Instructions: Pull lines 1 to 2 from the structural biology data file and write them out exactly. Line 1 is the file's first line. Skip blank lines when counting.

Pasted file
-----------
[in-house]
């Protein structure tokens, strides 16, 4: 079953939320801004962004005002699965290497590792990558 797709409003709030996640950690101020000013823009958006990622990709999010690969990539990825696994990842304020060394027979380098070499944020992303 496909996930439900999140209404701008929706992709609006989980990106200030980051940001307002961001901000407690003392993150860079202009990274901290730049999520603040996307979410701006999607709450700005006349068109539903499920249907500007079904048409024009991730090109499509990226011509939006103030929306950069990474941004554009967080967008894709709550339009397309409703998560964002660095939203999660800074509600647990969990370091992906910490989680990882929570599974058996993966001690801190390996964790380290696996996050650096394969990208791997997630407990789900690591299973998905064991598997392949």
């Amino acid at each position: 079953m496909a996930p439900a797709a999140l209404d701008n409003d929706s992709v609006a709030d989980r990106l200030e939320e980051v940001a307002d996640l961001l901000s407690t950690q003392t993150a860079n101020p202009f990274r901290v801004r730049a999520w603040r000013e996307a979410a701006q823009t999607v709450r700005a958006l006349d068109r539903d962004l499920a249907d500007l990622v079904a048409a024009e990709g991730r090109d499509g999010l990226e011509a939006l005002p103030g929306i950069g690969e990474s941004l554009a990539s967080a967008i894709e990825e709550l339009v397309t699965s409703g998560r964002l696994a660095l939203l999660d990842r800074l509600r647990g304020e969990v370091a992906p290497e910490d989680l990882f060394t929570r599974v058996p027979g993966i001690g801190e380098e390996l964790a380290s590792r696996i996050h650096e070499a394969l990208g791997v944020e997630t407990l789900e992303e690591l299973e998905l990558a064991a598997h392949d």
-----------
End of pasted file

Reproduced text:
[in-house]
């Protein structure tokens, strides 16, 4: 079953939320801004962004005002699965290497590792990558 797709409003709030996640950690101020000013823009958006990622990709999010690969990539990825696994990842304020060394027979380098070499944020992303 496909996930439900999140209404701008929706992709609006989980990106200030980051940001307002961001901000407690003392993150860079202009990274901290730049999520603040996307979410701006999607709450700005006349068109539903499920249907500007079904048409024009991730090109499509990226011509939006103030929306950069990474941004554009967080967008894709709550339009397309409703998560964002660095939203999660800074509600647990969990370091992906910490989680990882929570599974058996993966001690801190390996964790380290696996996050650096394969990208791997997630407990789900690591299973998905064991598997392949």